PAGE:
Similarly, here are the official forecast tracks from the NHC, and the actual path (black) for comparison. Well done.
An improving NWP
Weather modeling with Harvey was impressive. We had global models sniffing out this extreme event out well in advance, with many of the more bullish rainfall forecasts from models actually panning out. Here's the GFS rainfall forecast from early last week through this coming Thursday – forecasting (accurately) upwards of 24" across southeast Texas (h/t Sam Lillo):
And here's an early track forecast from the GFS, showing a long-lasting, looping tropical storm that would eventually devastate southeast Texas. The details would change, but a good idea early on:
GFS 12z solution for #Harvey is an epic deluge as system meanders through SE Texas for many days. Flooding obviously major concern. pic.twitter.com/b13ge4jIoR— Ryan Maue (@RyanMaue) August 23, 2017
In some cases, meteorologists hedged too low with their rainfall forecast numbers despite weather models often accurately forecasting this extreme. While we can debate whether or not it's time to start putting more faith in the modeled data, here's why this is not an issue: forecasters instead focused on impacts with Harvey, and placed an urgency in their forecast briefs for this event rarely seen. Whether a particular station saw the 35" forecast, or the obscene 50" we saw fall in a few locales, at a certain point becomes irrelevant. The impacts from Harvey (wind, storm surge, and extreme rainfall) were all forecast quite well and very directly.
Related: The ABCs of NWP
Seeing is believing
For most, when whether forecasters are calling for 25" or 50" of rain, comprehending what exactly that means and looks like is virtually impossible, and this was likely the bigger issue in trying to make preparations for Harvey. We're talking about rainfall totals in a matter of days that a good chunk of this country won't see in years, and that's not easy to fathom. There's also an eagerness to discredit anything professionals tell us these days in the hunt for something that fits our way of thinking.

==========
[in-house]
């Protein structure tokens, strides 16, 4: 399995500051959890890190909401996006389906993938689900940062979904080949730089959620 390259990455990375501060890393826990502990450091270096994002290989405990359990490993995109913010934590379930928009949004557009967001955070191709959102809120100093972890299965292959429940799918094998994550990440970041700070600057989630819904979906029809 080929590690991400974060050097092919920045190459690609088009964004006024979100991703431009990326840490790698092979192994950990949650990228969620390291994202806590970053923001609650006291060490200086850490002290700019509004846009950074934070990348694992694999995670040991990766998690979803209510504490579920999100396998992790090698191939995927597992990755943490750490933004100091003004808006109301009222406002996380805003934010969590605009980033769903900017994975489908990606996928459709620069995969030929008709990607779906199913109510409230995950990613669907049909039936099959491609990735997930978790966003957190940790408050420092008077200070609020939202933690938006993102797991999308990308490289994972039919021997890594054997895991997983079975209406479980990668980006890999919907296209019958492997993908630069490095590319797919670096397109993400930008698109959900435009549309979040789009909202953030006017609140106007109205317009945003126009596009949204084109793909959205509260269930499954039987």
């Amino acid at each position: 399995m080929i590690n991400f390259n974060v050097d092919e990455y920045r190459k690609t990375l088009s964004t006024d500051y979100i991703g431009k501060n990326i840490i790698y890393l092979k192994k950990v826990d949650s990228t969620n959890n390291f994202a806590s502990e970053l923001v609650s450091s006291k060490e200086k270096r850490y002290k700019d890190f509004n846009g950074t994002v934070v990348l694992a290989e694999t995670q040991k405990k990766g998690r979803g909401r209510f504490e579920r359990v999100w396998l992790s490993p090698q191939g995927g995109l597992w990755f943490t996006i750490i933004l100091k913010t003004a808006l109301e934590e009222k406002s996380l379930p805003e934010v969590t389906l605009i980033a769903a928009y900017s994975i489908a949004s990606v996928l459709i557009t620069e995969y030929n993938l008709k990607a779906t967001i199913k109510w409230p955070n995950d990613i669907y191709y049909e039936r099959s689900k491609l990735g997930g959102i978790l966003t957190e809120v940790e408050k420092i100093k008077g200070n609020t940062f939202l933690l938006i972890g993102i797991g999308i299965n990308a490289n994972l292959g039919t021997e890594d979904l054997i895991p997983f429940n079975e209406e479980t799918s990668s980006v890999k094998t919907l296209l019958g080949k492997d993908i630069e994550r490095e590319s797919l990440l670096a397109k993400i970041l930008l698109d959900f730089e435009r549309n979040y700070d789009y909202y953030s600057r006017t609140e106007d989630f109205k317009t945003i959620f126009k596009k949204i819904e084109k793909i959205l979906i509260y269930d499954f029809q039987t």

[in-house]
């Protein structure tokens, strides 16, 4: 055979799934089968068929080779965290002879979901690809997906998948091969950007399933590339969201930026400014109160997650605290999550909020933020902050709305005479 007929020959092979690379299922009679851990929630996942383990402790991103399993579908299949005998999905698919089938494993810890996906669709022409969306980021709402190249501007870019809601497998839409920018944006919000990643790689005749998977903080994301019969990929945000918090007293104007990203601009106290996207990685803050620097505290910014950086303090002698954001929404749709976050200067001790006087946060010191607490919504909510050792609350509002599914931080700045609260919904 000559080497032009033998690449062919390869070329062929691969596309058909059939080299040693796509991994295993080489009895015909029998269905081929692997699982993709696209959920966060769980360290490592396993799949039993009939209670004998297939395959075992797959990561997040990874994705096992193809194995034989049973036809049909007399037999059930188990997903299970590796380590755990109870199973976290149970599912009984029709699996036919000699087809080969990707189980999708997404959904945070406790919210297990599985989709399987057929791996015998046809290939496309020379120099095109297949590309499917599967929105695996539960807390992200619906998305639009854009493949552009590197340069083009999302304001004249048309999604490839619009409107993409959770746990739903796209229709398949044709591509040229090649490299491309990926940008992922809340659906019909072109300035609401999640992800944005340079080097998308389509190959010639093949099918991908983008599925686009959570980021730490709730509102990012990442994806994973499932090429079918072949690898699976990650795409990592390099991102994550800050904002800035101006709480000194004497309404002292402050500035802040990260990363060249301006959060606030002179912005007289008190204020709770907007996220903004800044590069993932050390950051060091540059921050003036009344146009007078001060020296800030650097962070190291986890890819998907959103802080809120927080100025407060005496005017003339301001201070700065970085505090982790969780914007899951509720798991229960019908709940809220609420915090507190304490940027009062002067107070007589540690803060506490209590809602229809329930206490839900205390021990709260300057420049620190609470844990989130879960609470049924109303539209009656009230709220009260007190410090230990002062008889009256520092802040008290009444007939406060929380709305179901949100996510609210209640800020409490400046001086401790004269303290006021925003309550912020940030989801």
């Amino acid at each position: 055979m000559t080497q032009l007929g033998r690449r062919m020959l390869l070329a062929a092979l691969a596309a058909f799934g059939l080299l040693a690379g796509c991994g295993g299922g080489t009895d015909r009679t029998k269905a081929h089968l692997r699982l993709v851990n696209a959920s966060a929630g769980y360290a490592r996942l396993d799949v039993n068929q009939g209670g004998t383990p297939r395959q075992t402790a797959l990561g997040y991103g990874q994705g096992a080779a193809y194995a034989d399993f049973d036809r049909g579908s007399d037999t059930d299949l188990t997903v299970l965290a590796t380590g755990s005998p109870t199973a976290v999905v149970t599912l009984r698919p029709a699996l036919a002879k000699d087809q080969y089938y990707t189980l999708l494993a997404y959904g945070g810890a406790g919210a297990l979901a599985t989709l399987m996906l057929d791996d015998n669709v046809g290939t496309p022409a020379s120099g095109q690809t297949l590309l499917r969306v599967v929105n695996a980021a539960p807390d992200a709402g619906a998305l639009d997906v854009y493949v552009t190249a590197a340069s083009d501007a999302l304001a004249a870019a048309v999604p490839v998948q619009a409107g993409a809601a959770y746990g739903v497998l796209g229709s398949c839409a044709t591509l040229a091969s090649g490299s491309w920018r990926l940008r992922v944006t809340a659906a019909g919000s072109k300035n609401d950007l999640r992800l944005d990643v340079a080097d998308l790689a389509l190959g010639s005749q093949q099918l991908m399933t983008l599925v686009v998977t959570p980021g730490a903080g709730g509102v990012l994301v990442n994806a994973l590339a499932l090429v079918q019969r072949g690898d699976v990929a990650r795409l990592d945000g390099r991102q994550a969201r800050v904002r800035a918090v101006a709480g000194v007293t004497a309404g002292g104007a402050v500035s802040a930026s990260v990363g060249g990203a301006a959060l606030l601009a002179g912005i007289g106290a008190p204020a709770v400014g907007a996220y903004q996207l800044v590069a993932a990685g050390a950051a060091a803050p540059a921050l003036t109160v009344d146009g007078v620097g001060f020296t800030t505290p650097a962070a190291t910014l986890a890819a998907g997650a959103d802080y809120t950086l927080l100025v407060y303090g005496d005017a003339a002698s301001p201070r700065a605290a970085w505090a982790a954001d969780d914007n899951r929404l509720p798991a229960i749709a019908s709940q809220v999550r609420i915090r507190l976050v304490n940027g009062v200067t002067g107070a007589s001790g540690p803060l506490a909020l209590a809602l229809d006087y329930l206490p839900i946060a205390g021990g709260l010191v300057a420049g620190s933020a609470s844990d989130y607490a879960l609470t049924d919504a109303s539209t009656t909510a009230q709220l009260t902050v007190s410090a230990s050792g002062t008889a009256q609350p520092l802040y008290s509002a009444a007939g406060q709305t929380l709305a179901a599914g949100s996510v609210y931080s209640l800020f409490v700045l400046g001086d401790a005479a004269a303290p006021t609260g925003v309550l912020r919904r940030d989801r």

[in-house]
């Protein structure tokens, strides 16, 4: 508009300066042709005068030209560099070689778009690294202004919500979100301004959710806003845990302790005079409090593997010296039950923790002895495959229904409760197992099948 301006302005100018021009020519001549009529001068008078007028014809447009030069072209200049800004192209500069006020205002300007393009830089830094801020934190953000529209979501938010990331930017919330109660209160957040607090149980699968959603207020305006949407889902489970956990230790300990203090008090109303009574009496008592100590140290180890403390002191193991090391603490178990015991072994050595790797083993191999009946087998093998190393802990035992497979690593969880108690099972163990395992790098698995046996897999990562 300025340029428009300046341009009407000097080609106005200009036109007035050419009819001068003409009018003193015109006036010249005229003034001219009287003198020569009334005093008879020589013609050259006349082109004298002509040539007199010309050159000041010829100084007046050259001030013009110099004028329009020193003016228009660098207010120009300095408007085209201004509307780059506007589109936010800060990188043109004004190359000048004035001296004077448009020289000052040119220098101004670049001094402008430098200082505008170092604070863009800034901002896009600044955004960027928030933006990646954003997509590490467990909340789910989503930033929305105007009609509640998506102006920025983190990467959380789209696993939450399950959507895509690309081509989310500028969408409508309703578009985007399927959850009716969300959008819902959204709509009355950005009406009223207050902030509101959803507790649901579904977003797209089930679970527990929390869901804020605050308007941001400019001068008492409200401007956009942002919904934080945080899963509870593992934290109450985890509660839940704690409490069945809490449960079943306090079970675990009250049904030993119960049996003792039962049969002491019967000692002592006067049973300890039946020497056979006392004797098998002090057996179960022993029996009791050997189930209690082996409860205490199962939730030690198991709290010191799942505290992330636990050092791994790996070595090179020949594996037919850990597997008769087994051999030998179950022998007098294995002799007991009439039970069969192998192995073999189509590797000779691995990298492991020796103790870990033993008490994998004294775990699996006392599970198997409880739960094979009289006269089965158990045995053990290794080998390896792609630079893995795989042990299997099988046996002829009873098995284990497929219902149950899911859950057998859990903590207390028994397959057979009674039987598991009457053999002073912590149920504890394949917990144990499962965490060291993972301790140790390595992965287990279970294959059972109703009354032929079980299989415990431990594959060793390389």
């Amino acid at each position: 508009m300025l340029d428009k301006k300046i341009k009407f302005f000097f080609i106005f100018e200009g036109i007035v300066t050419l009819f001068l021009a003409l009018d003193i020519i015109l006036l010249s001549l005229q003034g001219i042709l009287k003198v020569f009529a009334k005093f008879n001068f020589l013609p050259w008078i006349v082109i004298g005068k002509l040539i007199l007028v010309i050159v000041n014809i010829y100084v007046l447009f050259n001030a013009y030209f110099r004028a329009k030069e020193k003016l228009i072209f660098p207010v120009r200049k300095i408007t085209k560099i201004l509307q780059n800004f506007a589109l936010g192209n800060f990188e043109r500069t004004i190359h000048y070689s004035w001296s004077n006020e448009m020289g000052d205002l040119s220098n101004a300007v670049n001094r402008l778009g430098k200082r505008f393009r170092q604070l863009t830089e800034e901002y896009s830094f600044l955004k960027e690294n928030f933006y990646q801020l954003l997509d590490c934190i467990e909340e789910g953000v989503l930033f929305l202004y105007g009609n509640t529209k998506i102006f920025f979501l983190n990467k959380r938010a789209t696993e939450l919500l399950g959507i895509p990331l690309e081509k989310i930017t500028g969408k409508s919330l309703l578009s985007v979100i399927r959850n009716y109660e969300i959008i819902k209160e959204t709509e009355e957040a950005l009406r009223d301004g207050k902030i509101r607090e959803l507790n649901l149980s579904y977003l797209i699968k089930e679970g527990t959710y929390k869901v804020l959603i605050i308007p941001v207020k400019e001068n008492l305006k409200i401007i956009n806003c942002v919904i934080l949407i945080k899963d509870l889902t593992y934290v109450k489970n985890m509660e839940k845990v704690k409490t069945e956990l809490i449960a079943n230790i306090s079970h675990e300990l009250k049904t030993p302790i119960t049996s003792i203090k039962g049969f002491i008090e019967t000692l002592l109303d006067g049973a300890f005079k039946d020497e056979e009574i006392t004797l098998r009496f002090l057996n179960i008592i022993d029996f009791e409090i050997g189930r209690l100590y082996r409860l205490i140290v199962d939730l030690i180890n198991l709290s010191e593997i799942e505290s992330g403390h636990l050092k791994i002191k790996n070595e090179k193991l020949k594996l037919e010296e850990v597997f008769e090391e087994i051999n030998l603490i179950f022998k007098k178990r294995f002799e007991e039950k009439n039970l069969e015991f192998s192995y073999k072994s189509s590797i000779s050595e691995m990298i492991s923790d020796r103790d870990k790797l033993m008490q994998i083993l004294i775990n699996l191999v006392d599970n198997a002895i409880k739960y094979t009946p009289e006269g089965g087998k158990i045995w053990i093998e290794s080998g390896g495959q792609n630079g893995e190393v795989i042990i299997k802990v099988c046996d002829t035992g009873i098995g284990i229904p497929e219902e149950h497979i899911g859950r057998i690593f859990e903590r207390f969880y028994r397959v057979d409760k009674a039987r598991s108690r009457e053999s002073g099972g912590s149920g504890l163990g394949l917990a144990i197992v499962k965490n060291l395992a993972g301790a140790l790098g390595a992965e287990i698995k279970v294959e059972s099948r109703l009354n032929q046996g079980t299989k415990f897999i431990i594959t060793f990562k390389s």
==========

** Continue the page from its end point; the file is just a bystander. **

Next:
This, of course, is absurd, and often enough downright dangerous. It can can lead to confusion as to how bad any given event may actually be, and cause confusion as to what actions need to be taken in preparation for said event. While forecasters at the National Weather Service in Houston were busy trying to put out the word of the remaining extreme rainfall threat on Saturday morning, viral Facebook posts were spreading false information – with sometimes 100x more shares on social media than the official outlooks by the NWS, like the one (outlining additional rainfall as of Saturday morning) below:
While it's fair to struggle to wrap one's head around an event like this before it actually happens, let this be a lesson in the power of the tools and knowledge we have accumulated over the years, and instead of constantly sowing the seed of doubt, use this knowledge to better prepare for the next time.
TODO: Find a group of trusted, local-to-you meteorologists, and then follow them the next time a storm threatens your home and family rather than a troll account on Facebook.
Look, there will be plenty of discussion in the coming weeks surrounding what was done right and what could be improved the next time around with preparedness and recovery – like "should Houston have been evacuated?" (probably not). When it comes to weather forecasters, however, we talk a lot about failures of meteorologists and their (at times) inability to clearly communicate hazards around big weather events, as well as the rather endless "what we got wrong" think pieces. In Harvey, this should not be the case. This is not only a great example of a very well executed forecast of a slow, historic rainfall event (and major hurricane), but also a refreshing pile of examples of meteorologists issuing accurate, clear, and timely warnings about the serious threat Harvey posed.
So, to those meteorologists out there who were tasked with the incredible challenge of forecasting this devastating storm – often in their own back yard – kudos.
– NWS Aug 27, 2017